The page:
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Firm’s directors blame bank lending for administration

A Lancashire-based contractor with a £40m turnover has fallen into administration.

Marcus Worthington & Co, the construction arm of Marcus Worthington Group, was placed into administration yesterday afternoon, putting about 130 jobs at risk.

According to the company, all employees’ pay was up to date, as of 30 September.

A statement from the directors of Marcus Worthington Group said that difficulty to secure loans was the cause of the group’s insolvency.

“The current economic uncertainty has led to us struggling to secure additional borrowing from our bank lenders,” it read.

“We have also been unable to attract fresh funding from other lenders because of these testing market conditions.”

The group said it would consult with its subcontractors and update them “in due course”, and that it would support its employees, who were the group’s “primary thought”.

Work will continue on two of the group’s projects, the £85m 125 Deansgate office development in Manchester and the North Western Halls hotel redevelopment in Liverpool, as they are being financed by an investment fund.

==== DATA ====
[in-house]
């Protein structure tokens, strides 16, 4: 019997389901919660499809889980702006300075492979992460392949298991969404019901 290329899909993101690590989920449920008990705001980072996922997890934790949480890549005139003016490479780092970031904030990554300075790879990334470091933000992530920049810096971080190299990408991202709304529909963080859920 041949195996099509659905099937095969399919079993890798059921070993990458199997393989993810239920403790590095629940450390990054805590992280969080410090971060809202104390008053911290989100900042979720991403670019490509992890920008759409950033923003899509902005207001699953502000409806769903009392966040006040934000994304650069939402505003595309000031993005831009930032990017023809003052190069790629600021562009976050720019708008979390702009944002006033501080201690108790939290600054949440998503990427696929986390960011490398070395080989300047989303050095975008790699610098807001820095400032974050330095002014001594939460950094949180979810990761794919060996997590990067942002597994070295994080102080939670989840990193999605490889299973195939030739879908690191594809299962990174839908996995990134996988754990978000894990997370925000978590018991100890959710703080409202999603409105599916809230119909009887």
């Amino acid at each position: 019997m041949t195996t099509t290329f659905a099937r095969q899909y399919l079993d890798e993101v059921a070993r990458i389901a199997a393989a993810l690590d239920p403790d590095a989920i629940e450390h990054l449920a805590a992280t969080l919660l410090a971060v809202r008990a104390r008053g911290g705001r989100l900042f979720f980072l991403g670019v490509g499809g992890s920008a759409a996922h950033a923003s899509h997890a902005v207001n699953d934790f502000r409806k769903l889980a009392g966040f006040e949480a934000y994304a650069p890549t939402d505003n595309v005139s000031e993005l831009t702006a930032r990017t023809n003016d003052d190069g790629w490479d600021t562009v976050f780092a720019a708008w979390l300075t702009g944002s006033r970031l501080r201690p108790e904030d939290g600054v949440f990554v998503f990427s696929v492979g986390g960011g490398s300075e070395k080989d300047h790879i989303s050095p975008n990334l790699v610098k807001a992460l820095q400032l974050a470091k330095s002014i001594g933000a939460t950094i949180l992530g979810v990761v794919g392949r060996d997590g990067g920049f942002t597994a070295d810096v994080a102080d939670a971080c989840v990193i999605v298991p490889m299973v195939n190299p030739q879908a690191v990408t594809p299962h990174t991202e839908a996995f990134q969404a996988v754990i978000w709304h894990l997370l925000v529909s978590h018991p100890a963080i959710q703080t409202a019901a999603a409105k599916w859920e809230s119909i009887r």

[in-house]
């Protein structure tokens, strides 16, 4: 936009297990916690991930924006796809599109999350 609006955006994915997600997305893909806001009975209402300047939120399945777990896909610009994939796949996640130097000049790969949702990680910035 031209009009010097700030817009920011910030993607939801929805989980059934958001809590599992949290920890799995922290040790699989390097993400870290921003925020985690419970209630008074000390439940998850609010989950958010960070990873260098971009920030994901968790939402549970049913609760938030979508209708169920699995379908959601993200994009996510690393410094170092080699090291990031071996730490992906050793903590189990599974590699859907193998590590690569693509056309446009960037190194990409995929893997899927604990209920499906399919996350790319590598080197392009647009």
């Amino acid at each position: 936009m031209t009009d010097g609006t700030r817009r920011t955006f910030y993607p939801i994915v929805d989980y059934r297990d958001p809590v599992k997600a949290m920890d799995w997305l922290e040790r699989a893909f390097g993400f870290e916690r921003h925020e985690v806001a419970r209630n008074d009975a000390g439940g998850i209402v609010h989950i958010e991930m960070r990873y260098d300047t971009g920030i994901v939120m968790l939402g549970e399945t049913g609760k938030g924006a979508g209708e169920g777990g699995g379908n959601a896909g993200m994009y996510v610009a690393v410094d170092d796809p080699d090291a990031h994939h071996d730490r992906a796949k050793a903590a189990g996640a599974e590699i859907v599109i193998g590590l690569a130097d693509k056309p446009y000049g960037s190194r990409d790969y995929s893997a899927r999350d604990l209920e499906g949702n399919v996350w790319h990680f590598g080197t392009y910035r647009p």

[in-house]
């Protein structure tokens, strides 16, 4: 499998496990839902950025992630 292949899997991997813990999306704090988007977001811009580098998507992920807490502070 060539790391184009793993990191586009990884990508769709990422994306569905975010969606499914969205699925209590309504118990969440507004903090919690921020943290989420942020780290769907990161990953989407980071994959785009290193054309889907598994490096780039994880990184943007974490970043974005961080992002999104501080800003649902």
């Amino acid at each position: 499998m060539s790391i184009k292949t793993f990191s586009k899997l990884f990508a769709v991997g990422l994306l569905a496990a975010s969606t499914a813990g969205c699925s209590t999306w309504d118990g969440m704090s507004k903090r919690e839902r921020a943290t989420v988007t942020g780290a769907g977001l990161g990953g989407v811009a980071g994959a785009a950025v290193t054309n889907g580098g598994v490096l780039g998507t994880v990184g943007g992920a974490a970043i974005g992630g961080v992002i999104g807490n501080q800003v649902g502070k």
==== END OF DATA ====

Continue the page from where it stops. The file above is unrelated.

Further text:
Cumberland Building Society, one of the group’s funders, has appointed PwC as administrator at the company, which continues to trade.

The other divisions of Marcus Worthington Group, including residential arms Hollinwood Homes, Marcus Worthington Properties and Stonewall Property Company are unaffected by the contractor’s collapse.

In the contractor’s most recent accounts, dated to 31 December 2017, it reported a £39.3m turnover, up £4m on the previous year.

However, the firm’s pre-tax profit fell to £41,600 compared with the £123,800 recorded in 2016.

The accounts also stated that the business owed creditors £11m within the year.

Marcus Worthington has been operating as a commercial contractor for the past four decades, having starting as a family business in 1975.

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